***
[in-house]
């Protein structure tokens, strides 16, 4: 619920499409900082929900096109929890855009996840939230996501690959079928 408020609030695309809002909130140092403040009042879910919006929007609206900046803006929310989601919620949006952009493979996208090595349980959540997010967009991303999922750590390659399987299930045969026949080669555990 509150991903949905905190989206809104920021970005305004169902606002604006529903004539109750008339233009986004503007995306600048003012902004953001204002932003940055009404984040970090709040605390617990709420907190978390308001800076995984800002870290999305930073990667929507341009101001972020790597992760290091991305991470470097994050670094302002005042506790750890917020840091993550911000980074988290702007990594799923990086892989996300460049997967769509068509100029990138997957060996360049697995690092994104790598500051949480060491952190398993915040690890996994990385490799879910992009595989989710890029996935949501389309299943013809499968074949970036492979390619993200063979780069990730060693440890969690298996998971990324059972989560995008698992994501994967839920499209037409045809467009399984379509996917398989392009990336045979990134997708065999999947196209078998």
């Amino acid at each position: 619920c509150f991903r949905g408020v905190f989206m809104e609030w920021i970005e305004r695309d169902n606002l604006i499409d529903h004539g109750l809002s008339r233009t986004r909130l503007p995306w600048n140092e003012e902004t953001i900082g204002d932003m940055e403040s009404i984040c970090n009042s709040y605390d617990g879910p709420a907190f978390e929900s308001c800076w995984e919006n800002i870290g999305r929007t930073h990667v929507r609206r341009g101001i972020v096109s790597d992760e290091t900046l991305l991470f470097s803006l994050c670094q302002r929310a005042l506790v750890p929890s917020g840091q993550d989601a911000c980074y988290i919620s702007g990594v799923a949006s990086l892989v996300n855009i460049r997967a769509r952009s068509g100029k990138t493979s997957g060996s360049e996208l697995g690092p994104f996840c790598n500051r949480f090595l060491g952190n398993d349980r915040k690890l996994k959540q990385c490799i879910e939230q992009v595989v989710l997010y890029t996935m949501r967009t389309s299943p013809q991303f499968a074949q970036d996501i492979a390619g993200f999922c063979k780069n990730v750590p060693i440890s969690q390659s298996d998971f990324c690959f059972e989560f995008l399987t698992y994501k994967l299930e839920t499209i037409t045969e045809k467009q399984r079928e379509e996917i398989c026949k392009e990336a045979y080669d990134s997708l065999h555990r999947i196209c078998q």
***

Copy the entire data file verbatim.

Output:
[in-house]
């Protein structure tokens, strides 16, 4: 619920499409900082929900096109929890855009996840939230996501690959079928 408020609030695309809002909130140092403040009042879910919006929007609206900046803006929310989601919620949006952009493979996208090595349980959540997010967009991303999922750590390659399987299930045969026949080669555990 509150991903949905905190989206809104920021970005305004169902606002604006529903004539109750008339233009986004503007995306600048003012902004953001204002932003940055009404984040970090709040605390617990709420907190978390308001800076995984800002870290999305930073990667929507341009101001972020790597992760290091991305991470470097994050670094302002005042506790750890917020840091993550911000980074988290702007990594799923990086892989996300460049997967769509068509100029990138997957060996360049697995690092994104790598500051949480060491952190398993915040690890996994990385490799879910992009595989989710890029996935949501389309299943013809499968074949970036492979390619993200063979780069990730060693440890969690298996998971990324059972989560995008698992994501994967839920499209037409045809467009399984379509996917398989392009990336045979990134997708065999999947196209078998």
């Amino acid at each position: 619920c509150f991903r949905g408020v905190f989206m809104e609030w920021i970005e305004r695309d169902n606002l604006i499409d529903h004539g109750l809002s008339r233009t986004r909130l503007p995306w600048n140092e003012e902004t953001i900082g204002d932003m940055e403040s009404i984040c970090n009042s709040y605390d617990g879910p709420a907190f978390e929900s308001c800076w995984e919006n800002i870290g999305r929007t930073h990667v929507r609206r341009g101001i972020v096109s790597d992760e290091t900046l991305l991470f470097s803006l994050c670094q302002r929310a005042l506790v750890p929890s917020g840091q993550d989601a911000c980074y988290i919620s702007g990594v799923a949006s990086l892989v996300n855009i460049r997967a769509r952009s068509g100029k990138t493979s997957g060996s360049e996208l697995g690092p994104f996840c790598n500051r949480f090595l060491g952190n398993d349980r915040k690890l996994k959540q990385c490799i879910e939230q992009v595989v989710l997010y890029t996935m949501r967009t389309s299943p013809q991303f499968a074949q970036d996501i492979a390619g993200f999922c063979k780069n990730v750590p060693i440890s969690q390659s298996d998971f990324c690959f059972e989560f995008l399987t698992y994501k994967l299930e839920t499209i037409t045969e045809k467009q399984r079928e379509e996917i398989c026949k392009e990336a045979y080669d990134s997708l065999h555990r999947i196209c078998q």